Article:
• Andrew J. Townson School No. 39 would merge with students from Nathaneil Hawthorne School No. 25. Current students within the zone can attend school. Out of zone students and current 5th and 6th grade students would participate in the school of choice process to select a new school for next year. The District will ask NYSED for a School Accountability Review upon the merger.

Secondary schools

  • Leadership Academy for Young Men in Charlotte closes. Current 7th – 11th grade students would participate in the school of choice process to select a new school for next year. 
  • Northeast College High School relocates to Leadership Academy for Young Men in Charlotte with a social justice focus. Current 9th – 11th grade students at Northeast would have the option to move to the new campus in Charlotte or participate in the school of choice process to select a new school for next year.
  • Program at Rochester International Academy would relocate to Wilson Magnet High School at 501 Genesee St. New comer students in 6th – 8th grade would move to a middle school model.
  • Dr. Alice Holloway Young School of Excellence transitions to a 6 – 8 building from a 7 – 8 building.
  • Northwest Junior High School transitions to a 6 – 8 building and remains at the Douglass Campus. The intention is to have 6th grade students from schools like No. 19, No. 25, RISE Community School No. 106, and Montessori Academy School No. 53 to transition to schools like Dr. Alice Holloway Young School of Excellence and Northwest Junior High School which will each pick up 6th grade students from those schools that would become PreK – 5 buildings.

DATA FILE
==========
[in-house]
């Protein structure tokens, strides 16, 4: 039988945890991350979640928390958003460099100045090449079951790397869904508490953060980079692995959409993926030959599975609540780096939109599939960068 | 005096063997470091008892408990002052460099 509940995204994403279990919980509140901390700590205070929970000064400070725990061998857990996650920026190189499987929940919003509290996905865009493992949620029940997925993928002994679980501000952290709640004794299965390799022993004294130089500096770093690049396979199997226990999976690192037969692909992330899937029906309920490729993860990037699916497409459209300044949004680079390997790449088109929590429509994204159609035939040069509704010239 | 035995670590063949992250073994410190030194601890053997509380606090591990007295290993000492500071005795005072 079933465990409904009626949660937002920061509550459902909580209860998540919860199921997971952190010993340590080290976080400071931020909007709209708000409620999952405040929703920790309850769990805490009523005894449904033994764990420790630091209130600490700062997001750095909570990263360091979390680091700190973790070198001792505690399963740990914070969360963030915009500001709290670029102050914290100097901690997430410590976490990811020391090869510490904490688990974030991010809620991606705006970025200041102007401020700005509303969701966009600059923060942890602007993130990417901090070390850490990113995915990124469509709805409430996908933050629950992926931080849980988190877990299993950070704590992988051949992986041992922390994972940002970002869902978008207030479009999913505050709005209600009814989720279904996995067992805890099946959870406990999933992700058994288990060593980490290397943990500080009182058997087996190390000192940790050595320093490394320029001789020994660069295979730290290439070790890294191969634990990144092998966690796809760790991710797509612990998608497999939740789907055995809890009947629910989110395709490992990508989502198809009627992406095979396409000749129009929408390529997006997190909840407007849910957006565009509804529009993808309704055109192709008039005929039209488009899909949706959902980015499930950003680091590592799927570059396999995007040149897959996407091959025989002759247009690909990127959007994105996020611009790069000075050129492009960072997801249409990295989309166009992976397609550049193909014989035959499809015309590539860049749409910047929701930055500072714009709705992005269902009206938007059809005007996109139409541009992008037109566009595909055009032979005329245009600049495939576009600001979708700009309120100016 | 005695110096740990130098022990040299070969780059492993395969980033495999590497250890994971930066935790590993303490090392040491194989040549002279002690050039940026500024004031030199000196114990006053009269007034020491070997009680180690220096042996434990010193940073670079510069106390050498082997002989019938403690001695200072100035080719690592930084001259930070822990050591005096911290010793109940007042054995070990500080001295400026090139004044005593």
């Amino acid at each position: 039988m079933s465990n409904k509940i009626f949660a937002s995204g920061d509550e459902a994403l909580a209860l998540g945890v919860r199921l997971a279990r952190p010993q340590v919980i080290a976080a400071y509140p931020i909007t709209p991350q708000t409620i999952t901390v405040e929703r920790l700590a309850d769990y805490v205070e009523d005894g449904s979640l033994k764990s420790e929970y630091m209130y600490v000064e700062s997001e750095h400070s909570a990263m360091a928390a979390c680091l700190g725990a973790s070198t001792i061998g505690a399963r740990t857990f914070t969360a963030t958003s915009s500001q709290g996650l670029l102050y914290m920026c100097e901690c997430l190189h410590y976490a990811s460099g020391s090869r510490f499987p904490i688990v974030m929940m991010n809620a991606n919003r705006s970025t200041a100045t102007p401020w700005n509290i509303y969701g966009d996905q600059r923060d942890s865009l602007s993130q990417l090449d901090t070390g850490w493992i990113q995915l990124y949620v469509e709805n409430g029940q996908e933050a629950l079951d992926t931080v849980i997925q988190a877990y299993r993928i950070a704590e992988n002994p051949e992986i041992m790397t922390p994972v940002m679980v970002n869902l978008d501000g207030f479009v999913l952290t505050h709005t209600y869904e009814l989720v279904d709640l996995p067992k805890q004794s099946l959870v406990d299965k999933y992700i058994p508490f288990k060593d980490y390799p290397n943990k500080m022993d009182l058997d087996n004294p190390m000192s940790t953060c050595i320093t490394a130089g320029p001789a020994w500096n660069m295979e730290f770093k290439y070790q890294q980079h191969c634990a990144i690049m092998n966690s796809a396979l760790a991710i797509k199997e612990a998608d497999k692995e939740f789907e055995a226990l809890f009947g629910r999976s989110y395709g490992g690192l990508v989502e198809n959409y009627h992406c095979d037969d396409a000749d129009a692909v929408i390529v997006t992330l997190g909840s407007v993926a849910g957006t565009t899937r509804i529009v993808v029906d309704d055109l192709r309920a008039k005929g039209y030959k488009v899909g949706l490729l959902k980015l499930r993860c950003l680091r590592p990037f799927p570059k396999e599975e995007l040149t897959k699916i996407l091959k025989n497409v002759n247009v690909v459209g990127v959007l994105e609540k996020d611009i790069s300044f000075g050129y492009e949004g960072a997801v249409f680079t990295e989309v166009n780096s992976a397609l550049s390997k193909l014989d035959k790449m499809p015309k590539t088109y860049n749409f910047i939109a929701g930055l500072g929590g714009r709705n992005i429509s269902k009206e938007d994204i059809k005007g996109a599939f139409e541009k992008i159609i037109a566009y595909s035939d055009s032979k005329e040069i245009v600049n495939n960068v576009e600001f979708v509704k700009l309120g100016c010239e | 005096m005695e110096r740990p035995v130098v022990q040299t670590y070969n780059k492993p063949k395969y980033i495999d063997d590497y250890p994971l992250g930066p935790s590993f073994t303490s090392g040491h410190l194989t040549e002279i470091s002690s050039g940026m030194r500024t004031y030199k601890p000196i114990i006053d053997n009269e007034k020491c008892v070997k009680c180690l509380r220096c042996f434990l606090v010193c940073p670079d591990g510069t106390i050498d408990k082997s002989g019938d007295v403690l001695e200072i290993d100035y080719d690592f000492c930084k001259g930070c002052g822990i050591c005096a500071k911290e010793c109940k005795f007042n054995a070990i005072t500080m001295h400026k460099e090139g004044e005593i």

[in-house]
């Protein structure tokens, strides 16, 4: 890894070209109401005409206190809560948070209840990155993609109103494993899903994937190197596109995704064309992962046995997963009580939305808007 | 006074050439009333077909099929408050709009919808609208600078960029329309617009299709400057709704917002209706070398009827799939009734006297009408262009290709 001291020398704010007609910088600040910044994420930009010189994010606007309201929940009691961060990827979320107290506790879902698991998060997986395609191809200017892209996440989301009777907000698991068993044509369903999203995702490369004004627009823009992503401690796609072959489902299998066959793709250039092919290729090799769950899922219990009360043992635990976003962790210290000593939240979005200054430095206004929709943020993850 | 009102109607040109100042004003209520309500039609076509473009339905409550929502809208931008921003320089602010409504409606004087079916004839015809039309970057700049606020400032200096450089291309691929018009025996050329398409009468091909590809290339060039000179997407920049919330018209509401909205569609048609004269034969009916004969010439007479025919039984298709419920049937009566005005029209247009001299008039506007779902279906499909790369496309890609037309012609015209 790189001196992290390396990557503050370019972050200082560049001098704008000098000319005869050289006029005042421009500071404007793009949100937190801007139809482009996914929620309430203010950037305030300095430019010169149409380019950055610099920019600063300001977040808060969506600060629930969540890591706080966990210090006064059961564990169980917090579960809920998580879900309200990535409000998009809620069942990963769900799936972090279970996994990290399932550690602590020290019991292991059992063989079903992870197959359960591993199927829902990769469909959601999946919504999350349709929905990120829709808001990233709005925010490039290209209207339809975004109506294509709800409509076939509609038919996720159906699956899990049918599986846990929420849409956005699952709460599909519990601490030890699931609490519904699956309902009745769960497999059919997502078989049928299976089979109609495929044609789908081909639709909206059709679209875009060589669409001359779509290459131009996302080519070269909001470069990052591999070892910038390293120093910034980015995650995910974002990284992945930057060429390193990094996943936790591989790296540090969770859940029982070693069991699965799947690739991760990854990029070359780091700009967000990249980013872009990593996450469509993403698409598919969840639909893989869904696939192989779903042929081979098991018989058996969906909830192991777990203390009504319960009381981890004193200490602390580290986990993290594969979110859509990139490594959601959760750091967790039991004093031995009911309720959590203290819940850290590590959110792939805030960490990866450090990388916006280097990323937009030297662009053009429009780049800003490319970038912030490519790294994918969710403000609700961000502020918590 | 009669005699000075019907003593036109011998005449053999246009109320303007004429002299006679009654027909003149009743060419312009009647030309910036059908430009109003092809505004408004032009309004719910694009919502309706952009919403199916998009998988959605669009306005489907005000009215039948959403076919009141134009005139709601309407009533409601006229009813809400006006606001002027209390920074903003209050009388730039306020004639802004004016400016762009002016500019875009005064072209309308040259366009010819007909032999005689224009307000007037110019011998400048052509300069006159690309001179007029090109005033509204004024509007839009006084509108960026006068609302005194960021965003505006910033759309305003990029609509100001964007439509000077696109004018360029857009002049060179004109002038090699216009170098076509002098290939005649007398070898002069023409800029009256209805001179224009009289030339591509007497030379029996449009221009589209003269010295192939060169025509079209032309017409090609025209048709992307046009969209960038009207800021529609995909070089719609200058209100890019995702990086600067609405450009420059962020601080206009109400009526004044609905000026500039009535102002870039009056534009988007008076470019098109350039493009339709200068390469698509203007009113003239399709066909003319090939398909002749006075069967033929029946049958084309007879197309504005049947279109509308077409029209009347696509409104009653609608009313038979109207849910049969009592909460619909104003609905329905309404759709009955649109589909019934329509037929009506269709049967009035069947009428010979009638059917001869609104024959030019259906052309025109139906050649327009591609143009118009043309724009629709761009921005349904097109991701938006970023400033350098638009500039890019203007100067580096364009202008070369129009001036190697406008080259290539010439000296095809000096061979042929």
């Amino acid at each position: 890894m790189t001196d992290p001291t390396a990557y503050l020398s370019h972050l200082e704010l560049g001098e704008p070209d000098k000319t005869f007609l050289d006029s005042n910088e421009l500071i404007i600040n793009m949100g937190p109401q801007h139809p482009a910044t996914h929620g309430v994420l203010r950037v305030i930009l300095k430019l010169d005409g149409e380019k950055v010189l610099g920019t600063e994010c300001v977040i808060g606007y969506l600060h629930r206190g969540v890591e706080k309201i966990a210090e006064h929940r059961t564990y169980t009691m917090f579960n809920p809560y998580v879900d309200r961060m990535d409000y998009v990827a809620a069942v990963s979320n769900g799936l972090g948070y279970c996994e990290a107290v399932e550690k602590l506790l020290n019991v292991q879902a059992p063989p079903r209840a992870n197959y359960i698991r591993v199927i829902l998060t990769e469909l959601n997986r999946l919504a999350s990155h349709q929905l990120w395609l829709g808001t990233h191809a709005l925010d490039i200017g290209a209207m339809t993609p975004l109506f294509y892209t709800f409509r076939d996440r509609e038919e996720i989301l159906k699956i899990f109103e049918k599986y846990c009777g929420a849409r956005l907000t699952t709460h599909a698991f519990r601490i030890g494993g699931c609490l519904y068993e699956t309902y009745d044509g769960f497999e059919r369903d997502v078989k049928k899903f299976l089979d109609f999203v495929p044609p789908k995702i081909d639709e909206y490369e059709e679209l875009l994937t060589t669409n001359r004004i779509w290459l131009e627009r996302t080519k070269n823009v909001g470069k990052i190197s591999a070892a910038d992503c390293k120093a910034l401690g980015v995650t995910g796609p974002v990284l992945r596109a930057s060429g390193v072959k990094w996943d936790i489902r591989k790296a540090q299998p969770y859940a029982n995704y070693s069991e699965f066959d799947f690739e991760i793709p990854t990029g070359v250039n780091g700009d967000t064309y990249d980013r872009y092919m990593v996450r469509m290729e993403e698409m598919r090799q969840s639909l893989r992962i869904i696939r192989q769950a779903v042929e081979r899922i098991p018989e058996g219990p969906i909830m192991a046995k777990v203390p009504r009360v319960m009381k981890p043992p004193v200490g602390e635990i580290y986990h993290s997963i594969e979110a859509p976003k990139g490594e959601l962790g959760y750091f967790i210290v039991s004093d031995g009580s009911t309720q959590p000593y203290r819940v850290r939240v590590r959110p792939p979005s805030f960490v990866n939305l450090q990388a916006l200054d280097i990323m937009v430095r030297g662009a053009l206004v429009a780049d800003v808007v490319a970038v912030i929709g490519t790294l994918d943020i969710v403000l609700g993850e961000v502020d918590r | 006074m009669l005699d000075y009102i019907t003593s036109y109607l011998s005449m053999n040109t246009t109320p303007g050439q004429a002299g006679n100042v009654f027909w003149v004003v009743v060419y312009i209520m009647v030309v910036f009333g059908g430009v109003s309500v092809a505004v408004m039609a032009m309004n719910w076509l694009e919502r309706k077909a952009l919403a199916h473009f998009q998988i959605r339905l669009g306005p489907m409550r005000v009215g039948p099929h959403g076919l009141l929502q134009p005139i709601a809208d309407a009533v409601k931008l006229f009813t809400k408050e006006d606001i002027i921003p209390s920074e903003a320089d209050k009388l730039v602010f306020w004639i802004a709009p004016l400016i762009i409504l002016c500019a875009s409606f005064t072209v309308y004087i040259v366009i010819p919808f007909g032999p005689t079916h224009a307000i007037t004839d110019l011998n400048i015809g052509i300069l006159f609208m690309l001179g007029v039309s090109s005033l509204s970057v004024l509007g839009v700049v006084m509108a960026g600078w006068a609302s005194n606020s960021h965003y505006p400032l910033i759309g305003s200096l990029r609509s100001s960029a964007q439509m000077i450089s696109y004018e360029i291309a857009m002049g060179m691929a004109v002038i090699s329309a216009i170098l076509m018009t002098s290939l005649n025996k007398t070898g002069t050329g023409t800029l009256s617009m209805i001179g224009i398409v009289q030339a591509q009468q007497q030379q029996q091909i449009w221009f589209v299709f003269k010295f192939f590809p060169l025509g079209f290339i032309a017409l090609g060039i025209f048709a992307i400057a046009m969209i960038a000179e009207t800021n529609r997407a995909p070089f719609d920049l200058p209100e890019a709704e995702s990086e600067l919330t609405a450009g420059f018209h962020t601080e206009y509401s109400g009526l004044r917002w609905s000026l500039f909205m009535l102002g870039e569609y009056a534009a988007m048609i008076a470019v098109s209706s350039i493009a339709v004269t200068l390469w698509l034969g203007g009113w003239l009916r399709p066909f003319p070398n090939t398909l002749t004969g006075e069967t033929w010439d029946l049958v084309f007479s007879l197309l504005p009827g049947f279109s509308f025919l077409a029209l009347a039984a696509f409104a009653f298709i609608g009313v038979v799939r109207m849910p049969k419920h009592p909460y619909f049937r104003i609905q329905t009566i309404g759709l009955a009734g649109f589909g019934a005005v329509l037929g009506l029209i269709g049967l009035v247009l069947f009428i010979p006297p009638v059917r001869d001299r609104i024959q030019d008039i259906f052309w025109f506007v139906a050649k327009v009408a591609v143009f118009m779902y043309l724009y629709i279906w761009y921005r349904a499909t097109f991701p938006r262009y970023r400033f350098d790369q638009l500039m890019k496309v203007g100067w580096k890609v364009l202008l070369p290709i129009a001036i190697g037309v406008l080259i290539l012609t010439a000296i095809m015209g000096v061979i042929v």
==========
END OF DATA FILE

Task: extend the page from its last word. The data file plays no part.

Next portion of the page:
According to the district, reconfiguration will be guided by:

  • Access to equitable academic and extracurricular programming. Students will continue to be exposed to high-quality instruction led by strong instructional leaders and they will receive the supports needed to continue their academic success/trajectory. This includes expanding AP, dual credit, Career and Technical Education (CTE) and enrichment opportunities, along with opportunities to afford all students access to specialized programs, continuums, athletics, etc.
  • Enrollment and choice. Enrollment has continued to see a decline in PK-12 enrollment over the past seven years. Current enrollment is 23,865. RCSD has experienced a reduction in enrollment of approximately 4,600 students since the 2015-16 school year.
  • Accountability status. The district has 12 schools in receivership. Additionally, multiple schools are designated as Targeted Support and Improvement (TSI) (14) and Comprehensive Support and Improvement (CSI) (6). Only 14 are in good standing.
  • Building capacity, use and condition. Current building capacity accommodates 34,240 students. Current enrollment is 23,865 with building utilization anywhere from five to 104%. Additionally, at least one District building is nearly 100 years old and wood-framed (RISE Community School No. 106)

The school board, which will have two new members after the recent election, is scheduled to vote in February on the plan. If it is approved, the district will work with families who need to choose a new elementary school.